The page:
M Saleem Wani

Sher-i-Kashmir Institute of Medical Sciences, Suryanagar, Kashmir, India

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Publications (3)7.24 Total impact

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    ABSTRACT: Introduction: The primary aim of this study was to evaluate the incidence of von Hippel-Lindau (VHL) gene mutations among a group of Kashmiri patients diagnosed with renal cell tumors. Correlation of these mutations was explored with clinical pathological status of the illness. Methods: PCR-SCCP and DNA sequencing evaluated the DNA samples of both the tumor and adjacent normal tissue for the occurrence of VHL gene mutations. In addition, blood samples were used from all the cases to rule out any germ-line mutation. Results: Mutations of the VHL gene identified in renal-cell cancer (RCC) patients were 52.5% (21 of 40), including 9 missense, 10 frame shift, and 2 non-sense mutations. Of the mutations, 52.38% were detected in exon 1, 38.1% in exon 2, and 9.52% in exon 3. Nineteen out of 23 (82.6%) cases of the clear-cell type and 2 out of 2 (100%) of angiomyolipomas of RCC were positive for VHL gene mutation. No correlation was found between tumor grade and/or stage and the presence of VHL mutation. Conclusions: In conclusion, sporadic RCC shows mutations in the VHL gene, which mainly appear in the clear-cell subtype in our patients. Thus alteration in the VHL gene has been implicated in the pathogenesis of renal-cell sporadic cancer of the patients in our population.
    No preview · Article · Apr 2013
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    ABSTRACT: OBJECTIVE: Specific acquired HRAS mutations have been found to predominate in bladder cancer, and HRAS T81C polymorphism has been determined to contribute the risk of various cancers, including bladder cancer. MATERIALS AND METHODS: We screened the exon 1and 2 of HRAS and frequently detected polymorphism at nucleotide 81T to C (exon 1). A case-control study was conducted using the polymerase chain reaction-restriction fragment length polymorphism (PCR-RFLP) to test the genotype distribution of 140 bladder cancer patients in comparison with 160 cancer-free controls from a Kashmiri population. RESULTS: In HRAS T81C SNP, frequencies of TT, TC, and CC genotypes among controls were 84.4%, 15.6%, and 0.0%, while in cases allele frequencies were 64.3%, 30%, and 5.7%, respectively. A significant differences was observed between the control and cases with odds ratio (OR) = 3.0 and 95% confidence interval (CI) = 1.74-5.20 (P = 0.000). Interestingly, combined TC and CC genotype abundantly presented in high grade (OR = 5.4 and 95% CI = 2.8-10.2; P < 0.00) and in advanced tumors (OR = 3.3, 95% CI = 1.71-6.30; P < 0.05). A significant association of the variant allele (TC+CC) was found with male subjects (≥50) and ever smokers (P = 0.001). CONCLUSION: It is evident from our study that HRAS T81C SNP moderately increases bladder cancer risk, and rare allele is a predictive marker of advanced bladder tumors.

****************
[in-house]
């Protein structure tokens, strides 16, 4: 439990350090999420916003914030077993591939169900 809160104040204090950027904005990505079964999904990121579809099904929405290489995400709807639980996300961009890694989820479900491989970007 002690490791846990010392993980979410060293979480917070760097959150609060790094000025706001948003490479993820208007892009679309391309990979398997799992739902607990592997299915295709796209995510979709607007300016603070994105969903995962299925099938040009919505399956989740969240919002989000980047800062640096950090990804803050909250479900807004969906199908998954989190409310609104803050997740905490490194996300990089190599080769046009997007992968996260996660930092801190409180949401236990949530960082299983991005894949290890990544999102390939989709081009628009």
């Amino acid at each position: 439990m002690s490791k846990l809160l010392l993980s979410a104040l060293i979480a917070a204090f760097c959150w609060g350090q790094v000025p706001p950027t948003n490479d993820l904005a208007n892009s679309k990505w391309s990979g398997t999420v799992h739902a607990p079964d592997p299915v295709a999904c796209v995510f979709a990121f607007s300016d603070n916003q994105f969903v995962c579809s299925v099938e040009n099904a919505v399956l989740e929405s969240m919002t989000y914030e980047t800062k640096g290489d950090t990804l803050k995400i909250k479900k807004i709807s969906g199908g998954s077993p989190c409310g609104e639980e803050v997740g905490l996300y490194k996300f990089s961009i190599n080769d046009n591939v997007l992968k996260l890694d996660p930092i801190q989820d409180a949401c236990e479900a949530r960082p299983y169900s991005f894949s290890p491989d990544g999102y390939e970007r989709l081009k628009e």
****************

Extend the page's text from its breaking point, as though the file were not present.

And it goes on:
No preview · Article · Apr 2011 · Urologic Oncology

  • No preview · Article · Apr 2011 · The Journal of Urology